Deontay Wilder Advances to the Medal Round While World Champion Demetrius Andrade Falls in the Quarterfinals
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(BEIJING, CHINA) – Two U.S. boxers were left standing as quarterfinal competition began on Sunday, but only one advanced to the semifinal round at the Olympic Games. Heavyweight Deontay Wilder (Tuscaloosa, Ala.) pulled out a tiebreaker victory over Morocco’s Mohammed Arjaoui to advance on to the medal rounds while Welterweight World Champion Demetrius Andrade (Providence, R.I.) fell to 2004 Olympic bronze medalist Jung Joo Kim of Korea by an 11-9 margin. Wilder, the least experienced boxer on the United States team guaranteed himself at least a bronze medal with another trademark fourth round comeback.
Wilder took the ring only two bouts after watching his teammate Andrade lose a close contest, and it clearly affected him early in the match. He fell behind 2-0 in the first round but mounted a late comeback to end the round knotted at two. Wilder came back in the second round looking to take his first lead, but it was Arjaoui holding the slim 4-3 advantage at the halfway mark of the bout. He started off strongly in the third round, looking to use his tremendous reach and height advantage, but once again trailed by one point as the round ended. Wilder stepped into the ring for the fourth round knowing that the next two minutes would determine the bout and as he has so many times in the past, he started his comeback. Wilder tied the bout up early in the round but Arjaoui quickly reclaimed the lead. Yet after the referee took a point from Arajoui midway through the round, Wilder held a 10-9 advantage. It looked like he would claim the 10-9 late in the round before Arjaoui scored in the final 20 seconds to pull the bout to a tie and when the final bell rang, the two boxers were deadlocked at 10. Wilder and Arjaoui stood in the center of the ring awaiting their fate before the red paddle was raised and Wilder announced the winner on a 23-22 accepted score.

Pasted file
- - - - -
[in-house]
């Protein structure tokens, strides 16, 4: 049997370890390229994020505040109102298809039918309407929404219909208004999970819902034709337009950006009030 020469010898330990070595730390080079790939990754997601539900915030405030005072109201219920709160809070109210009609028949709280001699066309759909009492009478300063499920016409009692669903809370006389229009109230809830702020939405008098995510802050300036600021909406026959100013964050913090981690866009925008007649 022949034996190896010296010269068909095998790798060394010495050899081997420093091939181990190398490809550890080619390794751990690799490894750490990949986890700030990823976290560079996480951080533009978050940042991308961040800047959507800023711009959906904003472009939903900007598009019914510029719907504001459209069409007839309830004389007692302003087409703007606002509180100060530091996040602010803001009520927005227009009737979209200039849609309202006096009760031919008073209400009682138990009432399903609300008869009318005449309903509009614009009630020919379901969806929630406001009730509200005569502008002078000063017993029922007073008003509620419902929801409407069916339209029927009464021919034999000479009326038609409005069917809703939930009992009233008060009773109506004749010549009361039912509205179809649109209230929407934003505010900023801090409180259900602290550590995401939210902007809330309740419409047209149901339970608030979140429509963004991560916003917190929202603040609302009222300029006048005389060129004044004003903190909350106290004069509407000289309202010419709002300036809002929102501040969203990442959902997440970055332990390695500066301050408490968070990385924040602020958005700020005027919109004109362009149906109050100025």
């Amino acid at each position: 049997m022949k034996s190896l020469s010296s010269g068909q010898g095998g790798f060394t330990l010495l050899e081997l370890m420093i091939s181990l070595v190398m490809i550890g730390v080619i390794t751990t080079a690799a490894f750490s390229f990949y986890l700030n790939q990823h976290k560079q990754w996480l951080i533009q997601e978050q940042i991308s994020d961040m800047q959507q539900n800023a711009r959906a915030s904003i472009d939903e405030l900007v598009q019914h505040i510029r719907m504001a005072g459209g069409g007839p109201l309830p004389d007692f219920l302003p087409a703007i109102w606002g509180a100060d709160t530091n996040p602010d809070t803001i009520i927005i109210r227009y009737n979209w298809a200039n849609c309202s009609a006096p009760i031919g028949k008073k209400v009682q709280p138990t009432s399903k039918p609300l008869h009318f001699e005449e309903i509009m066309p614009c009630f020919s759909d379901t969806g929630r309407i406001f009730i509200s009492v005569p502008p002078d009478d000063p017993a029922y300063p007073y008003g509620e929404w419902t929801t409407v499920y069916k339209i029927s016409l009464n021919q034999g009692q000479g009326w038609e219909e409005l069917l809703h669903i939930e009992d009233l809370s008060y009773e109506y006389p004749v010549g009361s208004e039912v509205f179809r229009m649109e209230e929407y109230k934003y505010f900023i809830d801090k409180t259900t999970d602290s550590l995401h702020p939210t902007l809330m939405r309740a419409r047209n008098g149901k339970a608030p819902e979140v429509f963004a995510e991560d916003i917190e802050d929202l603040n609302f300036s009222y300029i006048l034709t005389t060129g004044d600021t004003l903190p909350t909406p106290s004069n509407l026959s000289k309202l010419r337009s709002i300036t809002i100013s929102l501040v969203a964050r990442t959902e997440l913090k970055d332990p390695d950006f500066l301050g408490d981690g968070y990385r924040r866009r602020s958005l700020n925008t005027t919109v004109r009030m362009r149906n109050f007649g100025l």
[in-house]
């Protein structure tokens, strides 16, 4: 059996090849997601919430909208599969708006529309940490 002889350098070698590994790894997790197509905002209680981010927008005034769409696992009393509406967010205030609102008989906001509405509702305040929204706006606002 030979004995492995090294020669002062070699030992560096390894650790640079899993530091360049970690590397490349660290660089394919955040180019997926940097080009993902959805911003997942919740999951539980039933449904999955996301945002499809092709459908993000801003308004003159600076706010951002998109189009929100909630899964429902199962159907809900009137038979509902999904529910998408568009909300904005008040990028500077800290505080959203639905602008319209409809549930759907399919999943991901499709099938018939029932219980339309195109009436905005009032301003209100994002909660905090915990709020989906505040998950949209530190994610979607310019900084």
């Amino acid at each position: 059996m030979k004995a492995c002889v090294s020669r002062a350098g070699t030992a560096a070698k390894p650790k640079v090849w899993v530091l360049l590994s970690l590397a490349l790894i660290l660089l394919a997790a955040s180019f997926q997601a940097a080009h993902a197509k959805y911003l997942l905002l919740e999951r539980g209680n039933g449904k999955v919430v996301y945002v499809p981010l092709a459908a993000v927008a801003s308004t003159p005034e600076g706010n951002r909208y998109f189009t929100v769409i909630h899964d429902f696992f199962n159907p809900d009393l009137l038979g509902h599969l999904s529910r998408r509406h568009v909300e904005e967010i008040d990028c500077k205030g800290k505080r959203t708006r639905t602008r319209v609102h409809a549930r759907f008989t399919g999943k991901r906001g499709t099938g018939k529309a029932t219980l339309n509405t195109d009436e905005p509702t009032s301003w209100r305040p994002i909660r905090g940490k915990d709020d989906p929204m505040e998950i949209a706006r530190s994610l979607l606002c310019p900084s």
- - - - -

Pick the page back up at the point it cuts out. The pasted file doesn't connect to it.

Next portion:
Tiebreakers are broken by accepted scores in Olympic boxing with each of the five judges’ accepted scores being added together and the high and low thrown out The individual accepted scores are based upon the amount of scoring blows each judge records, which are then accepted by at least two additional judges.
“I wasn’t 100% Deontay in the ring. I’ve been with my teammates for a whole year and we have built a great bond together, they are my family, we are like brothers. When I saw Andrade come in there crying, immediately I got emotional,” Wilder said. “I told him to stop because he was making me cry and lose focus. So coming out here, I wasn’t 100% focused but God was still on my side. I know my next competition is going to be a little tougher so I’m going to have to get more focused.”
Wilder is out of action until the semifinal round on Friday, August 22, when he will face Italy’s Clemente Russo. “I’m going to get back in training. My coach always told me when we win, we celebrate for five or 10 minutes and then after that, it’s back to focusing on the next opponent and that’s what I’m going to do,” Wilder said. “I’m glad for this win, but I know I’m going to have to go harder the next time around.”
Andrade took the ring first at the Workers Indoor Arena and his first round was a tactical chess match throughout with neither boxer looking to engage, causing the referee to warn both boxers twice to throw punches. Kim scored the lone point of the opening round in the final second to take a 1-0 lead after the first. Andrade came out firing in the second, but again trailed by one point after four minutes of boxing. He continued to try and dent Kim’s lead in the third, looking to land body shots and combinations but faced an 8-6 deficit as the final round began. Andrade pulled the bout to within one in the final minute but couldn’t claim the lead and lost the 11-9 final decision.
“I thought I landed and threw a lot of punches, but the judges weren’t giving me my points and there was nothing I could do about it. I tried to go to the body, slow him down, it was working but I wasn’t getting any points for it,” Andrade said. “I was laughing because I knew I was fighting a Korean, and I was thinking they might pull the Jones on me and they did. Jones lost to the Korean and so did I.”